Some MPs have claimed that the Environment Bill already went far enough, with requirements for increased monitoring and plans to deal with storm overflows. But we know the scale and seriousness of the problem, and while more monitoring is all well and good, our rivers and seas need action. Now. They do not need another year of planning and monitoring followed by decades of creative excuses from water companies.

So what can we do?

  1. Keep up the pressure!

Urgent Action:

  • Email your MP by Monday 8 November asking them to support the Duke of Wellington’s amendment and stressing that the Governments proposed text is not fit for purpose. Contact them (politely!) on social media.


  • Follow and support national and local campaigns – e.g. Surfers Against Sewage, Rivers Trust, Ilkley Clean River Campaign.
  • Keep talking to your MP about this issue, until all our rivers and coast are free from sewage!
  • If you see a water pollution incident – report it to the Environment Agency on 0800 80 70 60.
  • Check how bad sewage pollution is in your local area or favourite spots on the Rivers Trust’s “Is My River Fit to Swim In” map
  1. Do your bit!

Thank you.

If you want to know more about how sewage pollution is affecting North Yorkshire, read on.


The picture in North Yorkshire 

Raw Sewage Spills in North Yorkshire in 2020 by Constituency (analysed by CPRE North Yorkshire)

Constituency Number of raw sewage spills in 2020 Total duration of raw sewage spills (hours) in 2020 Number of sites (sewage treatment works or Combined Sewer Overflows) Average number of spills per site in 2020 Average duration of spills (hours) per site in 2020
Thirsk and Malton 3640 22129 133 27 166
Middlesbrough 192 477 13 15 37
Middlesbrough S and E Cleveland 582 3810 36 16 106
Richmond 4812 49124 113 43 435
Redcar 304 775 25 12 31
Scarborough and Whitby 1427 8585 67 21 128
York Outer 566 5124 25 23 205
Selby and Ainsty 2385 18847 63 38 299
Skipton and Ripon 6325 63889 123 51 519
York Central 1836 14838 57 32 260
Harrogate and Knaresborough 1298 7486 60 22 125
Totals (North Yorkshire) 23367 195084 715 (Ave 32.6) (Ave 248.9)


Figures taken from Water Company data, published by Environment Agency, mapped by The Rivers Trust.

Raw Sewage Spills in North Yorkshire in 2020 by Water Company (analysed by CPRE North Yorkshire)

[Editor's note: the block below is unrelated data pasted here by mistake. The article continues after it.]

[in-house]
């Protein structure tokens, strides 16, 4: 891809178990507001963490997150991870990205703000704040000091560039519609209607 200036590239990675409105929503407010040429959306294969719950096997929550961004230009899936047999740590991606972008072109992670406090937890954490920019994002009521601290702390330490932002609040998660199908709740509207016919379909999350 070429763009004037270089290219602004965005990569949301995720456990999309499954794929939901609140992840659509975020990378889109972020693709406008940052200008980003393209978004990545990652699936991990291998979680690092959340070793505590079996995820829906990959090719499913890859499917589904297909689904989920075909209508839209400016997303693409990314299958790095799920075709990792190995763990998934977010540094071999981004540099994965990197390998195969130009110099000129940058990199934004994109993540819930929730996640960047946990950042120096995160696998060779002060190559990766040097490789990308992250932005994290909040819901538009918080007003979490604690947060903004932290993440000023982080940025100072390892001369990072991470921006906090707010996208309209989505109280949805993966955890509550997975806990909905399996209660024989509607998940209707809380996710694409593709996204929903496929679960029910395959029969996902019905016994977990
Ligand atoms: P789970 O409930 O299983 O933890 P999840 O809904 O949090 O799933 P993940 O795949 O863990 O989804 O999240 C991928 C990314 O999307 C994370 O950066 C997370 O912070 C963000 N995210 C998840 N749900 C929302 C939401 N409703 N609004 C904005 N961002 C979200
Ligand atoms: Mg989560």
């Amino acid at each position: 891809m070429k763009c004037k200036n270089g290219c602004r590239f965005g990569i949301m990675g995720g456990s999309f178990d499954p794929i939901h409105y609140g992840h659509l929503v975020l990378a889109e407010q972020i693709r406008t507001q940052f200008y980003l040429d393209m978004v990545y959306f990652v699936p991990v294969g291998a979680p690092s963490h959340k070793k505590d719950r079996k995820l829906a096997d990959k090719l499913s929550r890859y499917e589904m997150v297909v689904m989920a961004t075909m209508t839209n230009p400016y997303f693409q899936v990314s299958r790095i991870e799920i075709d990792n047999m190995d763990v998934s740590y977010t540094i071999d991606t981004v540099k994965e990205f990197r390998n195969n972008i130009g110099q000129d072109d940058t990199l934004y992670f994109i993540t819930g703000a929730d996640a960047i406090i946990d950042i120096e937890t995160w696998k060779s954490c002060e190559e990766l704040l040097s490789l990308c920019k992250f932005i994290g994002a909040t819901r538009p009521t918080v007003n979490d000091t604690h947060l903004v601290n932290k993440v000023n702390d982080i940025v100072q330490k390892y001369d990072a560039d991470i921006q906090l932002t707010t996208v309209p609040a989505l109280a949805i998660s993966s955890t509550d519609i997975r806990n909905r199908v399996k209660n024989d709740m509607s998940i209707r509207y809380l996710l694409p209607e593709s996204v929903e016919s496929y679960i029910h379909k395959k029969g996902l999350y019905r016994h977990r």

Water Company Number of raw sewage spills in 2020 Total duration of raw sewage spills (hours) in 2020 Number of sites (sewage treatment works or Combined Sewer Overflows) Average number of spills per site in 2020 Average duration of per site in 2020
Northumbrian 2247 17642 107 21 165
United Utilities 1759 20478 15 117 1365
Yorkshire Water 19361 156963 595 33 264


Figures taken from Water Company data, published by Environment Agency, mapped by The Rivers Trust.

More about the situation in North Yorkshire

Some examples and stories from our area:

  • The worst affected constituencies are Richmond (total 4812 spills, 49124 hours, average per site of 43 spills for 435 hours) and Skipton and Ripon (total 6325 spills for 63889 hours, average per site of 51 spills for 519 hours). Redcar and Middlesbrough are the best with an average of 12 and 15 spills per site lasting 31 and 37 hours.
  • Monitoring equipment at some sites wasn’t working for some of 2020, leading to under-reporting. For example, at Helmsley sewage treatment works, the equipment was only operational for 4% of 2020 (~15 days), and yet in that time it recorded 50 spills lasting for 150 hours. Just how bad is the true figure?!
  • Staithes was de-designated as a bathing water in 2015, after failing water quality tests for years. It was claimed that Yorkshire Water had addressed issues with sewage and that the pollution was from farmland run-off. Yet in 2020 the sewer storm overflow in Staithes harbour spilled for 1022 hours. Perhaps that might have had something to do with it?!
  • In September 2021 Yorkshire Water were fined £150,000 for allowing sewage to pollute Potteric Carr Nature Reserve and Site of Special Scientific Interest in 2017. The spill was a single incident caused by a faulty valve and Yorkshire Water have since upgraded their equipment.
  • Swimmers and locals have raised concerns about the health impacts of sewage pollution in the River Nidd at Knaresborough, with stories about children becoming ill after swimming. Local media reported Yorkshire Water data which showed that sewage spilled into the Nidd 1152 times, for 16,713 hours in 2020.

How North Yorkshire MPs voted on sewage 

MPs who voted against a legal requirement in the Environment Bill for water companies to reduce overflows:

  • Nigel Adams (Selby and Ainsty)
  • Kevin Hollinrake (Thirsk and Malton)
  • Andrew Jones (Harrogate and Knaresborough)
  • Julian Sturdy (York Outer)
  • Jacob Young (Redcar)
  • Robert Goodwill (Scarborough and Whitby)
  • Julian Smith (Skipton and Ripon)

Those who voted for a legal requirement:

  • Rachael Maskell (York Central)
  • Andy McDonald (Middlesbrough)

Those who didn’t vote:

  • Simon Clarke (Middlesbrough South and East Cleveland)
  • Rishi Sunak (Richmond)
Discharge of sewage into a river